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plasticbagPhilipsburg:----- The data result for the International Coastal Cleanup has been finalized and the facts are astounding.
On Dutch side of St. Maarten, volunteers cleaned and inventoried trash from five beaches, Mullet Bay Beach, Guana Bay Beach, Simpson Bay Beach, Great Bay Beach and Belair Beach. The International Coastal Cleanup data card provided a separation of bags into plastic and paper; this being done for the first time is to track how many of each category is littered on our beaches as well as coastlines around the world.
The results show that littered plastic bags far outweigh paper bags on our beaches.
The results between paper and plastic bags are as follows:--

Mullet Bay Beach
Paper 1078
Plastic 2091
Guana Bay
Paper 44
Plastic 159
Great Bay Beach
Paper 52
Plastic 119
Simpson Bay Beach
Paper 95
Plastic 241
Belair Beach
Paper 76
Plastic 93

As the campaign continues on St. Maarten to place a ban on plastic bags given out for free at grocery outlets and fast food outlets, St. Maarten PRIDE foundation places urgency on our business community and our government to acknowledge that the island has to own up to the fact that the business sector and consumers are responsible for the large amount of flimsy plastic grocery bags in the natural environment.
Flimsy grocery plastic bags are polluting the streets, ocean and waterways, and too often are stuck on trees and cacti, causing visual pollution
St. Maarten consumers should become more socially responsible by taking their own re-usable bags when they do their grocery shopping. Large supermarkets should be taking the lead as has been done in Curacao by banning plastic bags in their stores and encouraging the use of canvas, cloth, jute, straw and other shopping bags that are re-usable. Plastic bags kill marine wildlife such as sea turtles, dolphins and marine birds like the National bird the Brown Pelican.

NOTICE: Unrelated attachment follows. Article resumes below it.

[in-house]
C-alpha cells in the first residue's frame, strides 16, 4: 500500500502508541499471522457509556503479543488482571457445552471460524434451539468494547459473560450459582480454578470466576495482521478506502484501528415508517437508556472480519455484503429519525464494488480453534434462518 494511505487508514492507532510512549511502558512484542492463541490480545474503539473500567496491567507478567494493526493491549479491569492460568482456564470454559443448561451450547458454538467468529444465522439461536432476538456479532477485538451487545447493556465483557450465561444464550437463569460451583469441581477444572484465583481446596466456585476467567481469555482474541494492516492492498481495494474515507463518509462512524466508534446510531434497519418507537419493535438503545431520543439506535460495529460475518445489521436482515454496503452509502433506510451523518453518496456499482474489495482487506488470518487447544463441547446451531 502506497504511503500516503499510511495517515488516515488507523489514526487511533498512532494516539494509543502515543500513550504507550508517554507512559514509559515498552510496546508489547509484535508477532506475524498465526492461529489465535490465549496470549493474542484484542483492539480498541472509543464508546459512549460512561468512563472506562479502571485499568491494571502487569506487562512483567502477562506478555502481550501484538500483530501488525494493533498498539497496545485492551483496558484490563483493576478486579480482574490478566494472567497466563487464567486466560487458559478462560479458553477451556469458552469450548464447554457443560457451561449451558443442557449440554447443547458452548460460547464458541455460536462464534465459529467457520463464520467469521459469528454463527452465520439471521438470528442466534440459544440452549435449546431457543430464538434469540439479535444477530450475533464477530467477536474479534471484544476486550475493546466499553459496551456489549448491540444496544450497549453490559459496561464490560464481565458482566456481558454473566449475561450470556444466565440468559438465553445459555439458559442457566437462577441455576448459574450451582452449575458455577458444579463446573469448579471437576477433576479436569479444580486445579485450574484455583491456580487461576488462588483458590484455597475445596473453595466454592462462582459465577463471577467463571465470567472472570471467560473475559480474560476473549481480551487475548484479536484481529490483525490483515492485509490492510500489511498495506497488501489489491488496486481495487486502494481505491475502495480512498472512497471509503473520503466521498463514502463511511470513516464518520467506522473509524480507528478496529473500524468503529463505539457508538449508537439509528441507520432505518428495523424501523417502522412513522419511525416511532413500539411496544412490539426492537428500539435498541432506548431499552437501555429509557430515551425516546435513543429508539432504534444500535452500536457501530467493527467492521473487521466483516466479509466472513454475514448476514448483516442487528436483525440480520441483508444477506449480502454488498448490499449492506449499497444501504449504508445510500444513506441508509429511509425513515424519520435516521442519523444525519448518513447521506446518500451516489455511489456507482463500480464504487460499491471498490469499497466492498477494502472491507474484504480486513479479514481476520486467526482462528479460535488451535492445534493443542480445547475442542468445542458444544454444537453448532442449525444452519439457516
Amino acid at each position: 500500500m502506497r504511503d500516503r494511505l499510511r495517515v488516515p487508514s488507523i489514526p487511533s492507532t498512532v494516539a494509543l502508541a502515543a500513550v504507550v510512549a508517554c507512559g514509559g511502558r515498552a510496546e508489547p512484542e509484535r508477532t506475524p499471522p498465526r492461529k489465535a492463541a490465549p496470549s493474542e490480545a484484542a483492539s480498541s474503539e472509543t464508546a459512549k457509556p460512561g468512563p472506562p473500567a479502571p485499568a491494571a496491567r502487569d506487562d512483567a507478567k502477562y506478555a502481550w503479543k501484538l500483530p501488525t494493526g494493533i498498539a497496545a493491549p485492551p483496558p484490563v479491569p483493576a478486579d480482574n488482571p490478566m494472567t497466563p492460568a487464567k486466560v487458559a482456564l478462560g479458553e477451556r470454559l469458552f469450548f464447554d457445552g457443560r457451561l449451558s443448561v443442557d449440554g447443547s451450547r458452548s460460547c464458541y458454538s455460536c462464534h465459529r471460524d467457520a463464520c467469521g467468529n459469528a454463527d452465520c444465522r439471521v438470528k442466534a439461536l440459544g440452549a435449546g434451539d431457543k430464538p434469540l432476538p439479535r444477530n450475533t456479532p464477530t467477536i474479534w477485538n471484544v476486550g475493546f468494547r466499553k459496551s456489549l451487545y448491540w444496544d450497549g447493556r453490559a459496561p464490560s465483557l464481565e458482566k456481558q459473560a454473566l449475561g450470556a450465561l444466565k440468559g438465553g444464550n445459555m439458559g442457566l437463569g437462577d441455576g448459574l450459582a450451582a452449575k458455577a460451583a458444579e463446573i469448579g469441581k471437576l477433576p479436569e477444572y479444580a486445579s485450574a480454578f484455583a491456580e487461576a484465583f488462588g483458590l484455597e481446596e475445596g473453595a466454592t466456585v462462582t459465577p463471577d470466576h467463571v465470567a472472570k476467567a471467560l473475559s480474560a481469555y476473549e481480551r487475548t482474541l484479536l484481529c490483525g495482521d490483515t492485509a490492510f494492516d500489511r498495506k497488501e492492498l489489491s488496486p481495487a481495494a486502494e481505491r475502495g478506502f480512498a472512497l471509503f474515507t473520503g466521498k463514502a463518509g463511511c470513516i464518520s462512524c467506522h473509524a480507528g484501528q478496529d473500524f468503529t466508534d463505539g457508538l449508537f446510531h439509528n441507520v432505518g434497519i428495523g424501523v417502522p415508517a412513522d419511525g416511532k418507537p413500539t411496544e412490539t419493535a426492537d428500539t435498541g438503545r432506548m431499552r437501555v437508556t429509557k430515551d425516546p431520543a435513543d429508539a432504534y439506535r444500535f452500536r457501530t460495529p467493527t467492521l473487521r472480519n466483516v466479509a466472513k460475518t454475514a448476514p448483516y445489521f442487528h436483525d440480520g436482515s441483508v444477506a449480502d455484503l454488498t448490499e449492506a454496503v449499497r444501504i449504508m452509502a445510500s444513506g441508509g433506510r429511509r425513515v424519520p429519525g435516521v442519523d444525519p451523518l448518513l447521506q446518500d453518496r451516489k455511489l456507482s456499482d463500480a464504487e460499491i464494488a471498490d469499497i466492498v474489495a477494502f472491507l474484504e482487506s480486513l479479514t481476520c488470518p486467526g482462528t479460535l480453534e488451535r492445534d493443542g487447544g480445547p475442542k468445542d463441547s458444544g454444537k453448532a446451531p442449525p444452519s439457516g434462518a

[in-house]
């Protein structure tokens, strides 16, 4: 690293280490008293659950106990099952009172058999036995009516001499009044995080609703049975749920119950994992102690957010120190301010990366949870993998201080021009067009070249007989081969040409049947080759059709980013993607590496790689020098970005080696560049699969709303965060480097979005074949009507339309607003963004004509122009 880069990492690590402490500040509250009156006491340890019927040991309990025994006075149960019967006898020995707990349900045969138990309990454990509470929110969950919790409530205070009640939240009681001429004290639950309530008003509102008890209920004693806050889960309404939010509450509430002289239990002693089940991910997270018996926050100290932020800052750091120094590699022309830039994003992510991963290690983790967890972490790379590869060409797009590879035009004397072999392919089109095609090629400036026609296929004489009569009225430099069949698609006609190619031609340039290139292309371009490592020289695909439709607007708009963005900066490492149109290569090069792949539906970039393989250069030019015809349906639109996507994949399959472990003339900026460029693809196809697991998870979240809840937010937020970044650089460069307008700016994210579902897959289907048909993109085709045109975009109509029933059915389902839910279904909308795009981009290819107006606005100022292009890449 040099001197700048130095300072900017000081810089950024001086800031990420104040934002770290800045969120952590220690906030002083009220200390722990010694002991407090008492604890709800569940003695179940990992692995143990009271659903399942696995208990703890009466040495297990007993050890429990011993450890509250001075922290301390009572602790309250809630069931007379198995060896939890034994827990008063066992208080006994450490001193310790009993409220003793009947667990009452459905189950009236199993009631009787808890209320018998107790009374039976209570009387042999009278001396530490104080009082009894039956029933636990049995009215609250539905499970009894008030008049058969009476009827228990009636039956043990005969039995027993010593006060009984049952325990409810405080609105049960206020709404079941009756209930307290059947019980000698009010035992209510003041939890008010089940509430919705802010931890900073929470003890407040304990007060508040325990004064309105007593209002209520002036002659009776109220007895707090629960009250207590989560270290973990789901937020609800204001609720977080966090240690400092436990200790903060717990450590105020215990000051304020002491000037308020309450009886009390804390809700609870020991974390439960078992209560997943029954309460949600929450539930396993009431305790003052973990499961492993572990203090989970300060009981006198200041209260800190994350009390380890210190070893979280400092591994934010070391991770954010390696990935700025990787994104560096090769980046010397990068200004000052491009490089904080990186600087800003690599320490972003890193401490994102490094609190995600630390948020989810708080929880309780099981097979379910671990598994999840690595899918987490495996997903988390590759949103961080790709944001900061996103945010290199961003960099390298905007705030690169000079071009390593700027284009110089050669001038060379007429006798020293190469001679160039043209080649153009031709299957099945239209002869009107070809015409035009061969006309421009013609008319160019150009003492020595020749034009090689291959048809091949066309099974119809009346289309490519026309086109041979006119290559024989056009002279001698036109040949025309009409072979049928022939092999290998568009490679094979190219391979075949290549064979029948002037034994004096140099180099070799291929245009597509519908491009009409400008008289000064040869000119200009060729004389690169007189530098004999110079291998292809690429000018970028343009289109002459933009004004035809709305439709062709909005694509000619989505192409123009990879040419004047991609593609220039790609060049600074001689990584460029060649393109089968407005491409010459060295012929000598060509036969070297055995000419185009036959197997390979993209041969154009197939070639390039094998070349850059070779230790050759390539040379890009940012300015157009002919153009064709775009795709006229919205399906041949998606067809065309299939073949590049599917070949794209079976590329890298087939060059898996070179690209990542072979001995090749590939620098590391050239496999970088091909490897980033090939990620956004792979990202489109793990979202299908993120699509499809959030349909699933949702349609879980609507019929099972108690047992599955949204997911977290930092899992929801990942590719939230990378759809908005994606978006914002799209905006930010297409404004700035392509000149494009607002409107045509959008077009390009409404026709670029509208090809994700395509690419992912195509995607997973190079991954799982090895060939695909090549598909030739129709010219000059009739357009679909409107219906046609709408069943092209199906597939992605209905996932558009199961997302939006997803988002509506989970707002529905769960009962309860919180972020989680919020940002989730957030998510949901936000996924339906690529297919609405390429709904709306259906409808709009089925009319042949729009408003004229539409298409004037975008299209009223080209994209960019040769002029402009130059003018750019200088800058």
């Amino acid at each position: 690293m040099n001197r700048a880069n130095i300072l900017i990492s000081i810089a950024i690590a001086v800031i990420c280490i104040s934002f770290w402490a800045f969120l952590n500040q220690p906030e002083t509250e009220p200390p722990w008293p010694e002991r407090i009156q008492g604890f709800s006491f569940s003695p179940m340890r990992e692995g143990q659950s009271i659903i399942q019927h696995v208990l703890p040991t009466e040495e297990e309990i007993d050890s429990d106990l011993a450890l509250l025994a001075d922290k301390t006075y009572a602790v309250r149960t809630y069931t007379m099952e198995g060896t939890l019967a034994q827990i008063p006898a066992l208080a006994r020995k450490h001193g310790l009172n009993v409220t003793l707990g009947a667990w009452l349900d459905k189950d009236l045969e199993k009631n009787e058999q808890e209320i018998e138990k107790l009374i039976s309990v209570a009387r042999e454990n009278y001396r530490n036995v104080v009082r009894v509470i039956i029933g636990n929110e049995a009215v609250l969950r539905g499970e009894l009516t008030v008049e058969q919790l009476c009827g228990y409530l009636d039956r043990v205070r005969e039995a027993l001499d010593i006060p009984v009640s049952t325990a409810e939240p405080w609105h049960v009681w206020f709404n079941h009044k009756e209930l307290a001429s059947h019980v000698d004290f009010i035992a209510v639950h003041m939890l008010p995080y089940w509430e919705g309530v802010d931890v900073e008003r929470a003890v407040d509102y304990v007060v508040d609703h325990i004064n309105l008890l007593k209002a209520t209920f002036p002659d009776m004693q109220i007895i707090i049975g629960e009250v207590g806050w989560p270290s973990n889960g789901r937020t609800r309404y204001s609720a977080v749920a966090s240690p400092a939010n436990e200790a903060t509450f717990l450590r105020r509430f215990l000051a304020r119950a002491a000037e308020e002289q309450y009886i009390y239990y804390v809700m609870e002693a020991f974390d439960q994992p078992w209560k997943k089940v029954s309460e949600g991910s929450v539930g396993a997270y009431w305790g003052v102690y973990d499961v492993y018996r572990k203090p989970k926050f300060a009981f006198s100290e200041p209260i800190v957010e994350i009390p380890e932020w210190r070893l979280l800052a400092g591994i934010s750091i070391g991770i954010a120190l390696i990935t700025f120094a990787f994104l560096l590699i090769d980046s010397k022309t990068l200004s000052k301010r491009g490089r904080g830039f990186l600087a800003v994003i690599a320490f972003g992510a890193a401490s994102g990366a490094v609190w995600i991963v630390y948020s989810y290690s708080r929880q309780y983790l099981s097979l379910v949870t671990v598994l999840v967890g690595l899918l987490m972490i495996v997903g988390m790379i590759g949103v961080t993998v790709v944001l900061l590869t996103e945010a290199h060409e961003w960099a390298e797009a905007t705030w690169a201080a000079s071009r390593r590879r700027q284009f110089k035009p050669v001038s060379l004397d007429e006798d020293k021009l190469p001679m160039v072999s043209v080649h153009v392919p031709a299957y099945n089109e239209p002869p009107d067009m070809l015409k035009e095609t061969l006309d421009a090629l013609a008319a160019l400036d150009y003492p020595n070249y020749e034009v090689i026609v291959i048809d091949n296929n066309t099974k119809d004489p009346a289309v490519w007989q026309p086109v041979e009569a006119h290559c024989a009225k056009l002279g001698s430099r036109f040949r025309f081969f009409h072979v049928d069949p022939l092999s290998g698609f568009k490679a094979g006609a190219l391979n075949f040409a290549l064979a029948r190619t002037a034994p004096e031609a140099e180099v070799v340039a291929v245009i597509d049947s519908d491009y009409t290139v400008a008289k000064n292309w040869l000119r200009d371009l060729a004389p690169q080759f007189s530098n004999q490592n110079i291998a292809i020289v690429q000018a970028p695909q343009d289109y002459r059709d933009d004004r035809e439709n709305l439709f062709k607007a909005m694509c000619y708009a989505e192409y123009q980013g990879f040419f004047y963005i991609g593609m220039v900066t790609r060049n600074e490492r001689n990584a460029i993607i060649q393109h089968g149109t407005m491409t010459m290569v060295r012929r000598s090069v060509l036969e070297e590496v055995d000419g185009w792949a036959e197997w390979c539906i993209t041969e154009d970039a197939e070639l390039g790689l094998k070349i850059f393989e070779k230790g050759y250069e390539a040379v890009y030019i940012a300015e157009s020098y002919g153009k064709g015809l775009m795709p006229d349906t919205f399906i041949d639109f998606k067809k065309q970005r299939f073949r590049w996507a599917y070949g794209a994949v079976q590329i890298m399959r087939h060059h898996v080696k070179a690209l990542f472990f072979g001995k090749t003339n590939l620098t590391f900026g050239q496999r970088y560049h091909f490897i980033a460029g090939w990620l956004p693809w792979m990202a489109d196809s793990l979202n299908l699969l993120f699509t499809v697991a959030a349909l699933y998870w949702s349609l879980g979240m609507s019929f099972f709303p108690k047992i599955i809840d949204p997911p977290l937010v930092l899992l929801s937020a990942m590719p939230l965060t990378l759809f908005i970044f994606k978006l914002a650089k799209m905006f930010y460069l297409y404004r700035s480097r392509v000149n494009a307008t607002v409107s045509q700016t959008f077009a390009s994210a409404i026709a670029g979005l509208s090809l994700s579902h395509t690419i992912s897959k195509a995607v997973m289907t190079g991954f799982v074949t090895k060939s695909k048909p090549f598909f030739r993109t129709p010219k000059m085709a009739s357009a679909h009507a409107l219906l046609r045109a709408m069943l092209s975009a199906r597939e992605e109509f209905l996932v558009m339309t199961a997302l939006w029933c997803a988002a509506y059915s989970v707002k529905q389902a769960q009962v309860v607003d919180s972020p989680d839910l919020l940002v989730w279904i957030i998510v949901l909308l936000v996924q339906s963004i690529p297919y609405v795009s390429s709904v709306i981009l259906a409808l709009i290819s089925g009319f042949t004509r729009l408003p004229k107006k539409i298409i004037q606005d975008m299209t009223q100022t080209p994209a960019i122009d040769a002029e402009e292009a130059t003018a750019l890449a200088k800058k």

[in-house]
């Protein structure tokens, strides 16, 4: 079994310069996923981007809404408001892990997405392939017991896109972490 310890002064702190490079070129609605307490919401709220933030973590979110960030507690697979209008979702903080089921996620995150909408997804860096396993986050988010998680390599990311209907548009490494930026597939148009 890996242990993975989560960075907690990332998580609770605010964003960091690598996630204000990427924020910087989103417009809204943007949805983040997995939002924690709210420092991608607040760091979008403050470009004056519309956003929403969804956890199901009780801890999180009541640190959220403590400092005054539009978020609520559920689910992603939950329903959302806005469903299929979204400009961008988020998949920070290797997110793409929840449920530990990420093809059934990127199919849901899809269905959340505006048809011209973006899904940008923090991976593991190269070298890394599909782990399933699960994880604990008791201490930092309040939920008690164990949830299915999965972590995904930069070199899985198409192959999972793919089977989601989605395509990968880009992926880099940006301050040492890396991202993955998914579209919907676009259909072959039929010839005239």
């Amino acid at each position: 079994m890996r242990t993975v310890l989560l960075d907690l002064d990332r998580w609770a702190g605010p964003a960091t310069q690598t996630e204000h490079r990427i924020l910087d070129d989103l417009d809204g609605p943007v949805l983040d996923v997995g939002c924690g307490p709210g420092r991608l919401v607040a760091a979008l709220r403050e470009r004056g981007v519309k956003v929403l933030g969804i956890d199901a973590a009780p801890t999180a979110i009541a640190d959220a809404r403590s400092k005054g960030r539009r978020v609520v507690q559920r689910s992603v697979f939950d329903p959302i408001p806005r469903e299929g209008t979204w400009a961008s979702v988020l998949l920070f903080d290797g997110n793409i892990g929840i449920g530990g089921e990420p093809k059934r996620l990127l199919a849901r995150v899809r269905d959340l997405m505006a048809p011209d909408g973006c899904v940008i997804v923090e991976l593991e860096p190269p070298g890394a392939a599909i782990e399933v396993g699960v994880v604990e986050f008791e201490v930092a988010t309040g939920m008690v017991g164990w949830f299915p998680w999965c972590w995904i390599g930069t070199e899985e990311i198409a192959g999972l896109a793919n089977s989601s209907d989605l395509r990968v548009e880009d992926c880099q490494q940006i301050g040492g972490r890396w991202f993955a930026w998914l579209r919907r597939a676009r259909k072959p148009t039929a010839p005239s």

Plastic bags do more harm to the environment than the 20 minutes of usage consumers get out of them for carrying their groceries. In addition, plastic bags remain for hundreds of years on the landfills as they are not biodegradable.
This St. Maarten/St.Martin day, our foundation is asking all St. Maarten/St. Martin residents to take time to reflect on natural environment, take time to reflect on what makes the island such a special place, the Great Salt Pond, the Beaches, The Simpson Bay lagoon, national trees, and national birds such as the brown pelican, the endangered sea turtles and the free swimming dolphins in our waters. Make a conscientious effort to create changes in your daily life that can have a positive effect on our natural environment. While we encourage everyone to enjoy our beaches on St. Maarten/St. Martin day, we hereby ask all residents and visitors not to leave litter behind at the beaches.

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